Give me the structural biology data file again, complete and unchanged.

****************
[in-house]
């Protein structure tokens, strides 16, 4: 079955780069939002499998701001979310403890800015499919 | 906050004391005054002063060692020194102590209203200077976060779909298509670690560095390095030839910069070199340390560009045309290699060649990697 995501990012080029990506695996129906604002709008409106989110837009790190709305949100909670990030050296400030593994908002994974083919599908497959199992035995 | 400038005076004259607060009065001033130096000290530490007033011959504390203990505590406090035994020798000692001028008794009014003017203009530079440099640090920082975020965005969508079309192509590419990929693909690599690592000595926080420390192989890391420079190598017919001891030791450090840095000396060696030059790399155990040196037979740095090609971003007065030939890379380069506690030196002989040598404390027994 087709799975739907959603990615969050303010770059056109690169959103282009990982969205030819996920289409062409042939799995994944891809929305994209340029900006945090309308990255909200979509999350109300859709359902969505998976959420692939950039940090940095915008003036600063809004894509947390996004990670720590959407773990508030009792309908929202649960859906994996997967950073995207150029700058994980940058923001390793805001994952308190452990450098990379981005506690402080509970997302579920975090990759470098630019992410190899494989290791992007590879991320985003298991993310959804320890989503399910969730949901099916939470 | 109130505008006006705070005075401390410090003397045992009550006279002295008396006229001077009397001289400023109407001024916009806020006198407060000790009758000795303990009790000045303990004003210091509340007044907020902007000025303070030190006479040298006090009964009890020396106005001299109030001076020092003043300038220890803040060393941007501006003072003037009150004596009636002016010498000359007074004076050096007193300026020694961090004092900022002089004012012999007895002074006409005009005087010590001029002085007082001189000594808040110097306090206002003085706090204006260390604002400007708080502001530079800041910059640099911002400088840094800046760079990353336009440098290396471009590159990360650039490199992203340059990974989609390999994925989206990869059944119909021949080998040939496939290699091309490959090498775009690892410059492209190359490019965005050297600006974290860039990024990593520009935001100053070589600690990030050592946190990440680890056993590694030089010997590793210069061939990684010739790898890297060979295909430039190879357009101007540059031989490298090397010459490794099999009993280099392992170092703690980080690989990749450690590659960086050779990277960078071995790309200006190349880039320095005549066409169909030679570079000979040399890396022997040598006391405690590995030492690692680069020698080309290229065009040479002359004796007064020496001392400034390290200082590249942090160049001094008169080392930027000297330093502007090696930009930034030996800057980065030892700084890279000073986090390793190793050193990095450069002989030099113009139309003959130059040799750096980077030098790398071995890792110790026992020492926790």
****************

[in-house]
């Protein structure tokens, strides 16, 4: 079955780069939002499998701001979310403890800015499919 | 906050004391005054002063060692020194102590209203200077976060779909298509670690560095390095030839910069070199340390560009045309290699060649990697 995501990012080029990506695996129906604002709008409106989110837009790190709305949100909670990030050296400030593994908002994974083919599908497959199992035995 | 400038005076004259607060009065001033130096000290530490007033011959504390203990505590406090035994020798000692001028008794009014003017203009530079440099640090920082975020965005969508079309192509590419990929693909690599690592000595926080420390192989890391420079190598017919001891030791450090840095000396060696030059790399155990040196037979740095090609971003007065030939890379380069506690030196002989040598404390027994 087709799975739907959603990615969050303010770059056109690169959103282009990982969205030819996920289409062409042939799995994944891809929305994209340029900006945090309308990255909200979509999350109300859709359902969505998976959420692939950039940090940095915008003036600063809004894509947390996004990670720590959407773990508030009792309908929202649960859906994996997967950073995207150029700058994980940058923001390793805001994952308190452990450098990379981005506690402080509970997302579920975090990759470098630019992410190899494989290791992007590879991320985003298991993310959804320890989503399910969730949901099916939470 | 109130505008006006705070005075401390410090003397045992009550006279002295008396006229001077009397001289400023109407001024916009806020006198407060000790009758000795303990009790000045303990004003210091509340007044907020902007000025303070030190006479040298006090009964009890020396106005001299109030001076020092003043300038220890803040060393941007501006003072003037009150004596009636002016010498000359007074004076050096007193300026020694961090004092900022002089004012012999007895002074006409005009005087010590001029002085007082001189000594808040110097306090206002003085706090204006260390604002400007708080502001530079800041910059640099911002400088840094800046760079990353336009440098290396471009590159990360650039490199992203340059990974989609390999994925989206990869059944119909021949080998040939496939290699091309490959090498775009690892410059492209190359490019965005050297600006974290860039990024990593520009935001100053070589600690990030050592946190990440680890056993590694030089010997590793210069061939990684010739790898890297060979295909430039190879357009101007540059031989490298090397010459490794099999009993280099392992170092703690980080690989990749450690590659960086050779990277960078071995790309200006190349880039320095005549066409169909030679570079000979040399890396022997040598006391405690590995030492690692680069020698080309290229065009040479002359004796007064020496001392400034390290200082590249942090160049001094008169080392930027000297330093502007090696930009930034030996800057980065030892700084890279000073986090390793190793050193990095450069002989030099113009139309003959130059040799750096980077030098790398071995890792110790026992020492926790």